"That constant communication channel is really important for our current students, who are part-time and have to balance workloads and families," says Harrison. "It marks the difference between offering free resources to people and actually teaching them."
Stanford has emphasised that technology is in place to allow students to feed back and ask questions of their teachers. "They'll be able to answer each other's questions," says Ng, "and vote others' questions up and down. Instructors will personally answer each of the top-rated questions." But with 135,000 students or more, that process doesn't feel particularly nurturing. "The mechanism seems more designed to help Stanford improve the course," says Harrison, "than to help the students." Support, then, will be driven by the student community, something most free online courses have failed to harness.
"People tend to delve into Open University's 600 free online courses for specific information and don't necessarily want to be part of a learning community," explains Sclater. "But as soon as you have some kind of assessment and a cohort of students going through the course at the same time, viable communities develop."
Open University's virtual learning environment, for example, has more than 50,000 users hitting it every day at peak times and Stanford's dedicated forums promise to be very busy during the next few weeks. But is this kind of interaction comparable to the social experience of being at university? Students of the future may well end up discussing topics via chatroom and webcam and the impact of that on the learning experience is hard to quantify. Phil Hallam, CEO of distance learning veterans RDI, acknowledges that it's a very different life experience to attending a bricks-and-mortar institution, but stresses its increasing importance in the education sector. "99 per cent of our students are employed," he says. "The majority pay for themselves, so they take the whole process very seriously. And with fee increases in England, many are considering online learning as an alternative. We deliver courses much cheaper – £6,000 to £10,000 for the full three years." Susannah Marsden, director of academic services at City University London, agrees with Hallam's prediction. "As technology is such an integral part of teenagers' lives, choosing a course which is delivered solely online may well become a more attractive option," she says. "A number of universities may also consider developing such online-only provision as a way of expanding their potential markets, as the landscape after 2012 is somewhat unknown."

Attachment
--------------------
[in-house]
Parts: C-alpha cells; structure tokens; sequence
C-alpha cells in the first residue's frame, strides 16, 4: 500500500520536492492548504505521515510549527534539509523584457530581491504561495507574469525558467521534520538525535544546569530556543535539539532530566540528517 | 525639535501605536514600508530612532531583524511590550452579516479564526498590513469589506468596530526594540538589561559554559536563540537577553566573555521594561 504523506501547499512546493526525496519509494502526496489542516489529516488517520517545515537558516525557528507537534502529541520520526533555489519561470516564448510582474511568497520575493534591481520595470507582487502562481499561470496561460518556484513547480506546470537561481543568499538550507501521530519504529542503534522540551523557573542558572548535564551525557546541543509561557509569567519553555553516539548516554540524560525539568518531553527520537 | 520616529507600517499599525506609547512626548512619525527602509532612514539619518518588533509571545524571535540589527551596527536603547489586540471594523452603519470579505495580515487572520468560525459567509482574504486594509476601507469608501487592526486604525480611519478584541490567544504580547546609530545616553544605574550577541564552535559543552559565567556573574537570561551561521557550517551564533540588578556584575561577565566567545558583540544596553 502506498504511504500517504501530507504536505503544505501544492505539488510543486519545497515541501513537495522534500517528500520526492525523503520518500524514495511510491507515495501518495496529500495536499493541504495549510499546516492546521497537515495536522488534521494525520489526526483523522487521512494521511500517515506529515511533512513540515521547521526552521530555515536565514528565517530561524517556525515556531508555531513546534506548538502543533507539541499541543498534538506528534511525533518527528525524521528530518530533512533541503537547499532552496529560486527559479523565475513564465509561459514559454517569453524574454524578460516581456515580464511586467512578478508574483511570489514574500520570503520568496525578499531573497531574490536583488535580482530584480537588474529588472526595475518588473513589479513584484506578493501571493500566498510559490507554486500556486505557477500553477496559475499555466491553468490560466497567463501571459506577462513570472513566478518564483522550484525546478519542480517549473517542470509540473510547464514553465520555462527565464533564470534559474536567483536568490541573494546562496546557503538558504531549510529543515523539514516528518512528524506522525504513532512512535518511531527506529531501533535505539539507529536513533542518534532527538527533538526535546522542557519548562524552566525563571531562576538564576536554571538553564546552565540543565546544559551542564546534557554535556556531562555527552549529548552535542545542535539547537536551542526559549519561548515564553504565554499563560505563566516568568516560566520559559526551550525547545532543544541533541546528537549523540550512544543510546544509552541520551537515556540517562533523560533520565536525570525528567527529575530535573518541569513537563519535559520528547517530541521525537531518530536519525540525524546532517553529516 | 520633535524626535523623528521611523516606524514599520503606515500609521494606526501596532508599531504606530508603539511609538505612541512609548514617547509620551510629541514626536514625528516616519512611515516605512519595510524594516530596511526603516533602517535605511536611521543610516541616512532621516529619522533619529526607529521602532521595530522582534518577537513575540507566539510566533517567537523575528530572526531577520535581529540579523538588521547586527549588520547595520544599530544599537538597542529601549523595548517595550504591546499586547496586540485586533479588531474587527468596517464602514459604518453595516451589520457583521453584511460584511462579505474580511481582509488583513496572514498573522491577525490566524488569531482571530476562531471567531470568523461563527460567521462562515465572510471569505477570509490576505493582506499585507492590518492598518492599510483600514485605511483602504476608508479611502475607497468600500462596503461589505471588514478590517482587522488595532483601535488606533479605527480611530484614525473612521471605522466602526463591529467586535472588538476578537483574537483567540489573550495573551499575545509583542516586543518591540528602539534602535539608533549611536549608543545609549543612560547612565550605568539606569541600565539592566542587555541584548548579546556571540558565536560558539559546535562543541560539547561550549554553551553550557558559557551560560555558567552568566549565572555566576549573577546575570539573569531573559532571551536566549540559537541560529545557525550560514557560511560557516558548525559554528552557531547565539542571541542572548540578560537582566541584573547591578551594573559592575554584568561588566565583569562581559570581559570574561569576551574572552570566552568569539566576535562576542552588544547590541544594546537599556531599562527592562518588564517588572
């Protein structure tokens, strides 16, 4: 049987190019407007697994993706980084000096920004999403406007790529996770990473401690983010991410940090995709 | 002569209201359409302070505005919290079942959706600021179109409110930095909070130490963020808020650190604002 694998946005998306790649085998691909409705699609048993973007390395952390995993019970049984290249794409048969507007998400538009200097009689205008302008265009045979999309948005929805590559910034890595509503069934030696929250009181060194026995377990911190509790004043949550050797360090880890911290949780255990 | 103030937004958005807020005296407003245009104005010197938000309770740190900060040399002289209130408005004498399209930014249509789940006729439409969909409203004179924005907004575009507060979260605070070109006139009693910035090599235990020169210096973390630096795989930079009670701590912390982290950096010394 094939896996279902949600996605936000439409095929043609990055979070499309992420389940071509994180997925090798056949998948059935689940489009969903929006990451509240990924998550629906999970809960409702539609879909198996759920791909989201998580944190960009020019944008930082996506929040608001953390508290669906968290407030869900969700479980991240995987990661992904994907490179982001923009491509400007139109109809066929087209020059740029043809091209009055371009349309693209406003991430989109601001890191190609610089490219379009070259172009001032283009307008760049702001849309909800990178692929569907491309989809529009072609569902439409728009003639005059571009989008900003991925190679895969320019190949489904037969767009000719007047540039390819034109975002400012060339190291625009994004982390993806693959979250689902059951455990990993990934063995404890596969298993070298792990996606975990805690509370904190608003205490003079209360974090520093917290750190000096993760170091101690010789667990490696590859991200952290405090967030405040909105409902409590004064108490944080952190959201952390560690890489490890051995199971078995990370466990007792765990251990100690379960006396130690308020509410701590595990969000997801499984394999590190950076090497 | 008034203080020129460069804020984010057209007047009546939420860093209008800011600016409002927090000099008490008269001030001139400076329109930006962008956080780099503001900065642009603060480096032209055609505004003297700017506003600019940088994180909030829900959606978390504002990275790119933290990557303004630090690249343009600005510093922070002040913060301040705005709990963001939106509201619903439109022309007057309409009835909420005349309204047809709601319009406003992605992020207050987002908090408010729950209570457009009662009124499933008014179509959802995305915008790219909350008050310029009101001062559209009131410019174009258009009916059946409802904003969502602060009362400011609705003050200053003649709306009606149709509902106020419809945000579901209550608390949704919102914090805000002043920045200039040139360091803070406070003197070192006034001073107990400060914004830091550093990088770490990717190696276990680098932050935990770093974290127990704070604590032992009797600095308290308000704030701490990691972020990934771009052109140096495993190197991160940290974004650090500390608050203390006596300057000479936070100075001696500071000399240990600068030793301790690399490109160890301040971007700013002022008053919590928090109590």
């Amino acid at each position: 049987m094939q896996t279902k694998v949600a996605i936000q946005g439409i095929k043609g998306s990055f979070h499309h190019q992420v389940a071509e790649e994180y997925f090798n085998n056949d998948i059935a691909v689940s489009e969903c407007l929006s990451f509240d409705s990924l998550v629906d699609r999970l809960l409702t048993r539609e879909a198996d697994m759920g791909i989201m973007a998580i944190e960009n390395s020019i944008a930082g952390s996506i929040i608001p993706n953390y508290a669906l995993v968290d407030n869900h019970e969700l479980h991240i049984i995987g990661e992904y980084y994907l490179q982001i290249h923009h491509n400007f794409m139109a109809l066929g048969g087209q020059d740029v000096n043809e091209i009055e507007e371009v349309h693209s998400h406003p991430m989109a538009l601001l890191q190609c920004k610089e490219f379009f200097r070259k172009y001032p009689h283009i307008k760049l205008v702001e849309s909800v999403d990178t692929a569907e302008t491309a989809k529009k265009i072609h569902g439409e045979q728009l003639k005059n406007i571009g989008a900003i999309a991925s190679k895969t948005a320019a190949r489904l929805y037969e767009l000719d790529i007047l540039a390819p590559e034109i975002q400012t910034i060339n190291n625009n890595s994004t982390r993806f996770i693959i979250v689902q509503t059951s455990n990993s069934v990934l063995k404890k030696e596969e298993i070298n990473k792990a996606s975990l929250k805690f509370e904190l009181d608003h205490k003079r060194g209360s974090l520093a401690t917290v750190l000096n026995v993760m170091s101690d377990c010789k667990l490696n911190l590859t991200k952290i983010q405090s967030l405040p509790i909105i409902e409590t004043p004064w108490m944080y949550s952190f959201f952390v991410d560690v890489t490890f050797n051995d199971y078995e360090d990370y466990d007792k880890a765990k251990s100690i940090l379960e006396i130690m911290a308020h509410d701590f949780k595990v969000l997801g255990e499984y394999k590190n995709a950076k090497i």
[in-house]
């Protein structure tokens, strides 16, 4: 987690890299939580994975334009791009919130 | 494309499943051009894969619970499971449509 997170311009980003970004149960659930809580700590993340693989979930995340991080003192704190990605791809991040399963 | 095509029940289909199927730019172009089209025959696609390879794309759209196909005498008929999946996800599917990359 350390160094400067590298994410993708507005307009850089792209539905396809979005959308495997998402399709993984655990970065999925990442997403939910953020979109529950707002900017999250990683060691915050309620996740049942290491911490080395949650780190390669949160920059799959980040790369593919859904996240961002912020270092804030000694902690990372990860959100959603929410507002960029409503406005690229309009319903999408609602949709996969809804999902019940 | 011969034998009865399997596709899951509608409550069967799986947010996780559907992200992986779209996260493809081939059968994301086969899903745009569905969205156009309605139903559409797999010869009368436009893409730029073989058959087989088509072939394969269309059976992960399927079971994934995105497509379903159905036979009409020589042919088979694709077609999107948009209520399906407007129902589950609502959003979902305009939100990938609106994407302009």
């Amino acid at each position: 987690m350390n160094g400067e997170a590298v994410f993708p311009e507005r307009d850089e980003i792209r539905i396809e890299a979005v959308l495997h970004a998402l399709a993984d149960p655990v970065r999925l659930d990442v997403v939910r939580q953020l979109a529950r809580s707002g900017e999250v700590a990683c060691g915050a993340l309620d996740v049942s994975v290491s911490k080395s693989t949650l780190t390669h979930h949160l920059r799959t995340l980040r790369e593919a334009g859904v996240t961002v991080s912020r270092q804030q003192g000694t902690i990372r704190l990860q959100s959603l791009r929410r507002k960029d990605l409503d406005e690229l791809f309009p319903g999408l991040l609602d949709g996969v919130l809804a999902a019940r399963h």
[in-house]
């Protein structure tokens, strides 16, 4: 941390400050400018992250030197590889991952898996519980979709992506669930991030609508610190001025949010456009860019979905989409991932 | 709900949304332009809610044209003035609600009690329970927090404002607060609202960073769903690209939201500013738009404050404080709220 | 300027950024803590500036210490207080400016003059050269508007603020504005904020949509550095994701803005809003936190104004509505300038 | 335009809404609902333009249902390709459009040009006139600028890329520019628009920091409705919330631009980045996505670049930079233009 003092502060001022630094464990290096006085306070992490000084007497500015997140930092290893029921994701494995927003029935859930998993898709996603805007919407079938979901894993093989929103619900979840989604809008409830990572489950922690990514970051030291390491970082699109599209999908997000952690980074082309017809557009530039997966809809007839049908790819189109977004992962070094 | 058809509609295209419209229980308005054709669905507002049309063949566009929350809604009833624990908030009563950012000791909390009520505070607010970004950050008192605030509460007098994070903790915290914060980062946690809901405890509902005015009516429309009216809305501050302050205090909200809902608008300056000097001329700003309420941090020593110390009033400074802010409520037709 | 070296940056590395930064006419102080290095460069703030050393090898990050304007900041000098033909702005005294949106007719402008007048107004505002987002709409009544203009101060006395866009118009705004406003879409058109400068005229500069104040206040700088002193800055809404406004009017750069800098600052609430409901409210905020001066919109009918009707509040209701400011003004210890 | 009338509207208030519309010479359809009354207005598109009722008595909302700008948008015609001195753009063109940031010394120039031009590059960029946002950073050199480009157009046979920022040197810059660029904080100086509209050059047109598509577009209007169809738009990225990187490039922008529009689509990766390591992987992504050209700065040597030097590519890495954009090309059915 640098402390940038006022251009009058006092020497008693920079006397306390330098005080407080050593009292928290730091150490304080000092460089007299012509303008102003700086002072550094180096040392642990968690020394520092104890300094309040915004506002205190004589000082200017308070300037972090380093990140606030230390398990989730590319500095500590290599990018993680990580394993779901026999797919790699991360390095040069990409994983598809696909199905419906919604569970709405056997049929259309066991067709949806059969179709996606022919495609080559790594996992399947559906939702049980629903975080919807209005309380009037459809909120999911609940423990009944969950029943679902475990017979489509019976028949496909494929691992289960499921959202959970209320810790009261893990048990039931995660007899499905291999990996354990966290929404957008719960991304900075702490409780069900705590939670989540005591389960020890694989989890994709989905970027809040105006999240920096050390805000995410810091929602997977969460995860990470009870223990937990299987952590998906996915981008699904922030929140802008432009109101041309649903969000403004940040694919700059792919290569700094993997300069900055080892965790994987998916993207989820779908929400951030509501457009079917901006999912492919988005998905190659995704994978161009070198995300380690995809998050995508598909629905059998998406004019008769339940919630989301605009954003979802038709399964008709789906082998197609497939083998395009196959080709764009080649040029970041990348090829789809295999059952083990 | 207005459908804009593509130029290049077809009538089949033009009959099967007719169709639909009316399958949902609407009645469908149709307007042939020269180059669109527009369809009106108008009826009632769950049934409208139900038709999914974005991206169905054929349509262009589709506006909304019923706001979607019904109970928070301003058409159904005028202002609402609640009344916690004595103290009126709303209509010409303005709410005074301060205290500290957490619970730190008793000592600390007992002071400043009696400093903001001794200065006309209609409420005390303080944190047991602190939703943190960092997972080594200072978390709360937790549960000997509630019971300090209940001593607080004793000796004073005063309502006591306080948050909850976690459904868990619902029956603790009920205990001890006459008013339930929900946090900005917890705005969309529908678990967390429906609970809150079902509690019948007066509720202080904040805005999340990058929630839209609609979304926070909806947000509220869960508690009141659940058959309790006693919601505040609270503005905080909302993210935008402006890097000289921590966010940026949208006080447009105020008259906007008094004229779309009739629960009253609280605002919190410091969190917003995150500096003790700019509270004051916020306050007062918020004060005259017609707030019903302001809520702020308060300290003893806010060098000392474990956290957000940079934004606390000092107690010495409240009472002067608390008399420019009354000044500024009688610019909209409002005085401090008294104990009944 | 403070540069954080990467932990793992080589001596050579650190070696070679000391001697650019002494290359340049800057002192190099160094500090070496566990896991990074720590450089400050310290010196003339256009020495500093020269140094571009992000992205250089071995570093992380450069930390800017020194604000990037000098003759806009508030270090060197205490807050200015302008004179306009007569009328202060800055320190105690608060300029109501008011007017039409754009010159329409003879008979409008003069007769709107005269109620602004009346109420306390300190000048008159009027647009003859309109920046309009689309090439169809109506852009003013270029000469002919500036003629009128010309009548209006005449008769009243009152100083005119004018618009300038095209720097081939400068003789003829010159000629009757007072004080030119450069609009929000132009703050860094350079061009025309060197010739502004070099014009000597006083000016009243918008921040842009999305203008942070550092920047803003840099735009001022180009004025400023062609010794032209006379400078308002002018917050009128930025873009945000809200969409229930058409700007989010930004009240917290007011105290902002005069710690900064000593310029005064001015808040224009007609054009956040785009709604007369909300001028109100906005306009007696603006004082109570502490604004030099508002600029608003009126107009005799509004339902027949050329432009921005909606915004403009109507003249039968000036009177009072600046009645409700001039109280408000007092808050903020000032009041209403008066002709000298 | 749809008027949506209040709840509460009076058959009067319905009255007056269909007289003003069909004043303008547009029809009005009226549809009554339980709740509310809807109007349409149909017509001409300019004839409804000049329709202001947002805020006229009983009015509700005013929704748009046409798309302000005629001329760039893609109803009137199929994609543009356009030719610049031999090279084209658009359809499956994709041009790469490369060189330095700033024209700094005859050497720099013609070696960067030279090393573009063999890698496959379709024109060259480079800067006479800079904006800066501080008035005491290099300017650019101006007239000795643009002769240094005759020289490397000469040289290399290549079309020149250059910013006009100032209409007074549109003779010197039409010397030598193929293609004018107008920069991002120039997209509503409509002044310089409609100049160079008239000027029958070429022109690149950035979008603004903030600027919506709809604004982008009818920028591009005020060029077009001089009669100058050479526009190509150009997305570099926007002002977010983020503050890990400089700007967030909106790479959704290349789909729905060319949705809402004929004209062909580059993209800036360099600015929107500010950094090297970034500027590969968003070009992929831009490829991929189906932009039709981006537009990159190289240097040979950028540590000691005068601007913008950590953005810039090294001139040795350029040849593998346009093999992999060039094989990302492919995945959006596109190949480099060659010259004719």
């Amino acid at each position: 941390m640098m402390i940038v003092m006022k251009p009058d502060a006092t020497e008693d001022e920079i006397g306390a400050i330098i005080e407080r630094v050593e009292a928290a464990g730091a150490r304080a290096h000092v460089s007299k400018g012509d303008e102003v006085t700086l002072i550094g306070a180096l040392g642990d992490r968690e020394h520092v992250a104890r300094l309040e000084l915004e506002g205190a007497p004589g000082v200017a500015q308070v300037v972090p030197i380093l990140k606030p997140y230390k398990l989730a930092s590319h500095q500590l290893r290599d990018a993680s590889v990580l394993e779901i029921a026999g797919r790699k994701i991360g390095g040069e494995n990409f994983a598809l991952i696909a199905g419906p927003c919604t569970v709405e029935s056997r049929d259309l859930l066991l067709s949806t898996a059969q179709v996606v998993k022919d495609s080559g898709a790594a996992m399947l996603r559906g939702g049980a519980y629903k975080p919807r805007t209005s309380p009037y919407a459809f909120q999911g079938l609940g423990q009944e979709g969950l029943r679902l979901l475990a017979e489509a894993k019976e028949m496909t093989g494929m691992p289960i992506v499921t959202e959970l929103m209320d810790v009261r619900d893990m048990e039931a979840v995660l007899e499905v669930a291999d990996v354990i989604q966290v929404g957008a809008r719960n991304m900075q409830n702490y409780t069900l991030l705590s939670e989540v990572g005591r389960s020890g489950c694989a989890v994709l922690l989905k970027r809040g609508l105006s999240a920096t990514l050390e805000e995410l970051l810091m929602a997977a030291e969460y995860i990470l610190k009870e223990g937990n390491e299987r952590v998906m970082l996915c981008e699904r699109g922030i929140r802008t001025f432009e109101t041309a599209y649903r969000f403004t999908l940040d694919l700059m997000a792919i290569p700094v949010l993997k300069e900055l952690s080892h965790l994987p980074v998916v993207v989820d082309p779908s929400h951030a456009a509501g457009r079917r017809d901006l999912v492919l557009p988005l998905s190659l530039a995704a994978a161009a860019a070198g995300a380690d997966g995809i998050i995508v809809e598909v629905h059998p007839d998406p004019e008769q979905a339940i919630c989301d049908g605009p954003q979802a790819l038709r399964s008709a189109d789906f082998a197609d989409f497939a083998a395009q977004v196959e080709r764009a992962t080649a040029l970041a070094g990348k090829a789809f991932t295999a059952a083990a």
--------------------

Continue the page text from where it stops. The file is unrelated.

But while universities might make savings on buildings and infrastructure, Marsden's colleague Susannah Quinsee, professor of learning and teaching development, stresses the importance of producing well-structured online material, which is by no means cheap. "Merely putting up a load of PowerPoint presentations on the web isn't enough to engage people," she says. "We've seen with courses taught in blended mode – a mixture of online and classroom-based interaction – that if the online elements just replicate or repeat face-to-face sessions, attendance can become a problem.
"Designing good online material requires a different approach and skillset from teaching face to face."
The developments at Stanford, Yale, Cambridge and Open University raise the question of where the value of education really lies; whether content is secondary to the interaction between students, their fellow students and their tutors. The thousands of enthusiasts taking Stanford's three courses this Autumn will receive quality instruction from eminent thinkers and many will finish it with a burning enthusiasm to investigate more deeply; in that sense the "statement of accomplishment" is neither here nor there. But those who, on receiving it, realise that it's not worth the PDF it's contained within, only need ask themselves how much the course cost them. As with everything in life, you get what you pay for.